Engl. Transl.: Dora Skali. Teaching Staff, UoA, Psychologist, Psychotherapist

This text is a first editted form of my notes on which I based the lecture I gave at the “Talks on the Language at Aeginition Hospital” series of lectures, following an invitation by Costas Potagas’ (June2019). Then, Kia Thanopoulou’s invitation to publish it in “Systemic Thinking and Psychotherapy” journal prompted me to transcribe it. The text retains the personal mood as well as the flow of oral speech, which I consider components of the text: Ιt is written the same way it “went on” stage. This last sentence will be more meaningful after having read the last chapter of the text. The video recording of the speech (without the discussion that followed) is available online at Bodossaki Lectures on Demand-BLOD .


Living with a child from its birth, by its side, as it grows we live with its little shouts, its crying, but also smiles. Αt the same time, we live with an expectation that is sometimes agonizing: that of the first word, the first phrase, the emergence of speech.

And suddenly, language finds us; its own language. To loosely paraphrase Titos Patricios’ verse Suddenly Poetry Finds You. As simple as that. It’s like a miracle, a miraculous “poem”!

If we try to “analyze” this miracle, to place it under the microscope of our scientific understanding, a strange feeling emerges within us, we feel as if we are defiling something sacred.

And if we want to make this miracle happen, make it happen faster, using the tools of our science, we may destroy it.

Τhe emergence of the maternal language cannot be taught to the child. It appears: Suddenly, it “stands up” and “walks”. And it takes steps and leans on many things in order to appear.

So, what does it lean on and what is it that provides these steps with the necessary consistency?  I would call it maternal care or maternal function. A kind of “embrace” that contains and keeps and connects and composes, and tames that gives meaning – or better still returns meaning.

If the child, as described by science, and the real-life child, seem sometimes so different to one another, maybe an effort to reconcile the two could be worthwhile. Perhaps this effort would eventually “tame” the way we see children, the way we think of them. The words or thoughts, that follow are included in this effort.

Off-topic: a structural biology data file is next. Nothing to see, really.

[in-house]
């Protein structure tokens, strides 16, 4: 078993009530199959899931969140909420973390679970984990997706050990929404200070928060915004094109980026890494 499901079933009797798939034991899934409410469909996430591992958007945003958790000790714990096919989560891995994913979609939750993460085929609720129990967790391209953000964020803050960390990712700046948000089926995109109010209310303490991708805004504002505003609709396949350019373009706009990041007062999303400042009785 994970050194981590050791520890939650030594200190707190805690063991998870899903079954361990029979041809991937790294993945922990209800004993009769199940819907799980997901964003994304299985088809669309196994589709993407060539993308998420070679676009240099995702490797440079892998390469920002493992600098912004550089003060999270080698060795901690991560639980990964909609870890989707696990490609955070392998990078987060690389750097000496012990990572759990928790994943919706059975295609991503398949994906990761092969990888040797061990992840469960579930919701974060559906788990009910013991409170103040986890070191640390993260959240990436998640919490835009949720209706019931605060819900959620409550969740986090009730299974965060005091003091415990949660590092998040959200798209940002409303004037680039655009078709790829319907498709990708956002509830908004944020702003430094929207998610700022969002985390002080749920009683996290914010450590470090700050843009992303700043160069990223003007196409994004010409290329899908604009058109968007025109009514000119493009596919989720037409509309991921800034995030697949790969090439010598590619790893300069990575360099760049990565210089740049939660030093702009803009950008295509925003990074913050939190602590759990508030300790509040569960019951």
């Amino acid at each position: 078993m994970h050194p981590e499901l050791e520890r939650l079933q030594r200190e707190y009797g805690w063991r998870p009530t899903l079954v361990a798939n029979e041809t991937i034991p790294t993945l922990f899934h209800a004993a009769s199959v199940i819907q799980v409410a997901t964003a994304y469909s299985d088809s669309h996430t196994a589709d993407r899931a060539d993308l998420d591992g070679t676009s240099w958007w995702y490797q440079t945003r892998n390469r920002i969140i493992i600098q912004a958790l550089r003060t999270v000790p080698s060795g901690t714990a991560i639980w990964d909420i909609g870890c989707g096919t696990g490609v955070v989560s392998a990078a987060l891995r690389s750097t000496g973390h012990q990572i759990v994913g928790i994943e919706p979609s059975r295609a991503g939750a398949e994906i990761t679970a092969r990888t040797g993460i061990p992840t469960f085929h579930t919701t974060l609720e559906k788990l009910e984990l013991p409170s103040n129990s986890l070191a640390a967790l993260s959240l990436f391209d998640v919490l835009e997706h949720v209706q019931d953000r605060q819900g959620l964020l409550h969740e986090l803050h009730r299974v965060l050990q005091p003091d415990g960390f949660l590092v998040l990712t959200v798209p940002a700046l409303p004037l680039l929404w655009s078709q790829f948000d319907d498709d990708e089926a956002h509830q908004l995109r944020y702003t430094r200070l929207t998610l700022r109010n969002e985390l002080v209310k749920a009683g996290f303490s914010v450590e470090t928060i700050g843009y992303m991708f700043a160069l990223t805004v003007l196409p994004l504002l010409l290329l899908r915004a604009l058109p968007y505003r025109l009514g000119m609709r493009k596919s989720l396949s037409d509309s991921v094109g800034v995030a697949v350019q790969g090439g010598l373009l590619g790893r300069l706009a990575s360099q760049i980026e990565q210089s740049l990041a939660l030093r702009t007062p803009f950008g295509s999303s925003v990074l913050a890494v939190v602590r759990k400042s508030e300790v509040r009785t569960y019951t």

I encountered some of these rather simplistic aforementioned thoughts, as I was going through some old folders, looking back at my own wanderings within the issues of language led by my therapeutic work with children.  A work impossible without the use of language. A work that also doesn’t care for language that is “stiff”, overly technical abstract and lifeless.

Old folders… Looking back to the past… A loud reminder of a loss…

How could one truly speak about language if he didn’t talk about loss? What language, what kind of language is born (if it can be born) through a persistent denial of loss? Or through the search for – or the illusion of – a complete fulfillment, where everything is constantly added, and nothing is ever removed? A self-satisfied, but so meaningless fulfillment – not exclusively in the area of language[1].

And above all, what else is there to be softened by language if not loss?

What were these notes in these old congested folders? The few traces left of an encounter that marked my interest in language: an encounter about maternal language, a TV show[2] on the same subject that I think has gone missing. But mostly people who made it come alive, who no longer exist.

In these few traces left from the past, I fοund the program script. The date is nowhere to be found. Many years have passed since.

In this script I am at the typist’s with these two persons as we were in this long lost footage: Tasos Christidis and Thanasis Tzavaras. Two people who helped me love language and reconcile it with its science and our lives.

I am writing an introduction to this subject, not an old figther’s elegy. Among other things there is also a purely scientific objective, an imperative need, to recall a unique – in my opinion – text that condenses masterfully the most profound thoughts that have been written in Greece (and not only) on the subject of “Language, Linguistics and Psychoanalysis”. We can at least recall it whenever we wish, bring it back to life at will, continue our discussion with it. Something we can no longer do with Tassos himself.

Its title is “The nature of language”[3] and it will support me for the rest of this writing.


Maternal care – Maternal function

The title of my article is a little awkward (careless, one could say): Maternal function or maternal care? The awkwardness basically expresses a dilemma.

It represents my process from the maternal language, that made me think about language itself, to my present dilemma: my first though was Maternal care and language, which  was then challenged by the second one: Maternal  function and language[4].

A dilemma that may “open” a door for us and could also lead us to the “heart”, to the essence of this issue.

Speaking of “heart”, I would say that maternal care touches me more. Not just because it carries some of the warmth of my aforementioned meetings about maternal language, being their continuation of sorts. But also because it is built on the accumulation of my clinical experience through the years, and it highlights the concept of care as central to the therapeutic effort. A belief that has been growing stronger inside me in recent years.

The concept of care has always had a “secondary”, an “auxiliary”-even derogatory- connotation, in mental health settings, as well as in the main theoretical construct of psychoanalysis[5]. At best it referred to something practical that supported the surfacing (and highlighting) of our noble psychotherapeutic work, and of the even nobler psychoanalytic work (divan or non-divan[6] analysis – to mention the important psychoanalytic efforts for a fruitful association with psychiatric practices during the 1980s in France).